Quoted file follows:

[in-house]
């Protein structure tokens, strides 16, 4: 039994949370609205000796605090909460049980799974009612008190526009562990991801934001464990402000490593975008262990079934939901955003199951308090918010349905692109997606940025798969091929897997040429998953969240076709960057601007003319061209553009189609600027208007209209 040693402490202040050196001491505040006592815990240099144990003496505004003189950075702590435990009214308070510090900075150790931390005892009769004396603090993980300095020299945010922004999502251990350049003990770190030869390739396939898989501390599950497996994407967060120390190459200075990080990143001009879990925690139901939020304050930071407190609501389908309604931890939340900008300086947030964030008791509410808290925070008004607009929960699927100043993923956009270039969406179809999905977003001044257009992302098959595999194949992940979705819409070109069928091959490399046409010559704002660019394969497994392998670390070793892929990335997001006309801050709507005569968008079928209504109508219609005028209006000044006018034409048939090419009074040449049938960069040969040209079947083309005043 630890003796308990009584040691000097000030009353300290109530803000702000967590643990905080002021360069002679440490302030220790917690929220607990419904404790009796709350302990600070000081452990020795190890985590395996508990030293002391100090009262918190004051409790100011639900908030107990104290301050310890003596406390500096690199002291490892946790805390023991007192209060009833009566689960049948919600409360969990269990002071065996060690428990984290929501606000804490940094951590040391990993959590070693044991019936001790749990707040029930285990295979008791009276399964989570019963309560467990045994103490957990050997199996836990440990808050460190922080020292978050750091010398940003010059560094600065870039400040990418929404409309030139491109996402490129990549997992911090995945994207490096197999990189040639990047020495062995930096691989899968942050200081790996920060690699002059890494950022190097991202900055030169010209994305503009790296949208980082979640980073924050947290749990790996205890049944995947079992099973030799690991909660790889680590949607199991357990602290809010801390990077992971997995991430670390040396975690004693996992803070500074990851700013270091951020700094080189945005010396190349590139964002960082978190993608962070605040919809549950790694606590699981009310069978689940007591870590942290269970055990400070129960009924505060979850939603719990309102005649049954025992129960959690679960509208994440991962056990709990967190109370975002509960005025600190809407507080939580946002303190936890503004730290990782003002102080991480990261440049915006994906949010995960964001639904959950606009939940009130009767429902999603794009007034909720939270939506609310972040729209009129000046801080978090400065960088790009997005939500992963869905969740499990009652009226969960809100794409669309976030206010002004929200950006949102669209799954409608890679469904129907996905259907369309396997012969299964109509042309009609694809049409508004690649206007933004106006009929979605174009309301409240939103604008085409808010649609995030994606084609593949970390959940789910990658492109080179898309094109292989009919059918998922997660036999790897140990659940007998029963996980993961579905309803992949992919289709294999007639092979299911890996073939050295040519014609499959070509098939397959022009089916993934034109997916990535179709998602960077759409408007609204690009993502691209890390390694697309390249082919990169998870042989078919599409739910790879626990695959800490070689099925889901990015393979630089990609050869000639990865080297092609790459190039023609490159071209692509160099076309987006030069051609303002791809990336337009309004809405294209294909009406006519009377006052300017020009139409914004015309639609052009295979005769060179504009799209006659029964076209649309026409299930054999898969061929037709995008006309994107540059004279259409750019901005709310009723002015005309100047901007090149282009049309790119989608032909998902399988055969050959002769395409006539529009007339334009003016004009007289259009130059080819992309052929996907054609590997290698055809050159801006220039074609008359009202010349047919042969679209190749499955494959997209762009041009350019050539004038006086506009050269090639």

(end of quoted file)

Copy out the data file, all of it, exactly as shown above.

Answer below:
[in-house]
């Protein structure tokens, strides 16, 4: 039994949370609205000796605090909460049980799974009612008190526009562990991801934001464990402000490593975008262990079934939901955003199951308090918010349905692109997606940025798969091929897997040429998953969240076709960057601007003319061209553009189609600027208007209209 040693402490202040050196001491505040006592815990240099144990003496505004003189950075702590435990009214308070510090900075150790931390005892009769004396603090993980300095020299945010922004999502251990350049003990770190030869390739396939898989501390599950497996994407967060120390190459200075990080990143001009879990925690139901939020304050930071407190609501389908309604931890939340900008300086947030964030008791509410808290925070008004607009929960699927100043993923956009270039969406179809999905977003001044257009992302098959595999194949992940979705819409070109069928091959490399046409010559704002660019394969497994392998670390070793892929990335997001006309801050709507005569968008079928209504109508219609005028209006000044006018034409048939090419009074040449049938960069040969040209079947083309005043 630890003796308990009584040691000097000030009353300290109530803000702000967590643990905080002021360069002679440490302030220790917690929220607990419904404790009796709350302990600070000081452990020795190890985590395996508990030293002391100090009262918190004051409790100011639900908030107990104290301050310890003596406390500096690199002291490892946790805390023991007192209060009833009566689960049948919600409360969990269990002071065996060690428990984290929501606000804490940094951590040391990993959590070693044991019936001790749990707040029930285990295979008791009276399964989570019963309560467990045994103490957990050997199996836990440990808050460190922080020292978050750091010398940003010059560094600065870039400040990418929404409309030139491109996402490129990549997992911090995945994207490096197999990189040639990047020495062995930096691989899968942050200081790996920060690699002059890494950022190097991202900055030169010209994305503009790296949208980082979640980073924050947290749990790996205890049944995947079992099973030799690991909660790889680590949607199991357990602290809010801390990077992971997995991430670390040396975690004693996992803070500074990851700013270091951020700094080189945005010396190349590139964002960082978190993608962070605040919809549950790694606590699981009310069978689940007591870590942290269970055990400070129960009924505060979850939603719990309102005649049954025992129960959690679960509208994440991962056990709990967190109370975002509960005025600190809407507080939580946002303190936890503004730290990782003002102080991480990261440049915006994906949010995960964001639904959950606009939940009130009767429902999603794009007034909720939270939506609310972040729209009129000046801080978090400065960088790009997005939500992963869905969740499990009652009226969960809100794409669309976030206010002004929200950006949102669209799954409608890679469904129907996905259907369309396997012969299964109509042309009609694809049409508004690649206007933004106006009929979605174009309301409240939103604008085409808010649609995030994606084609593949970390959940789910990658492109080179898309094109292989009919059918998922997660036999790897140990659940007998029963996980993961579905309803992949992919289709294999007639092979299911890996073939050295040519014609499959070509098939397959022009089916993934034109997916990535179709998602960077759409408007609204690009993502691209890390390694697309390249082919990169998870042989078919599409739910790879626990695959800490070689099925889901990015393979630089990609050869000639990865080297092609790459190039023609490159071209692509160099076309987006030069051609303002791809990336337009309004809405294209294909009406006519009377006052300017020009139409914004015309639609052009295979005769060179504009799209006659029964076209649309026409299930054999898969061929037709995008006309994107540059004279259409750019901005709310009723002015005309100047901007090149282009049309790119989608032909998902399988055969050959002769395409006539529009007339334009003016004009007289259009130059080819992309052929996907054609590997290698055809050159801006220039074609008359009202010349047919042969679209190749499955494959997209762009041009350019050539004038006086506009050269090639």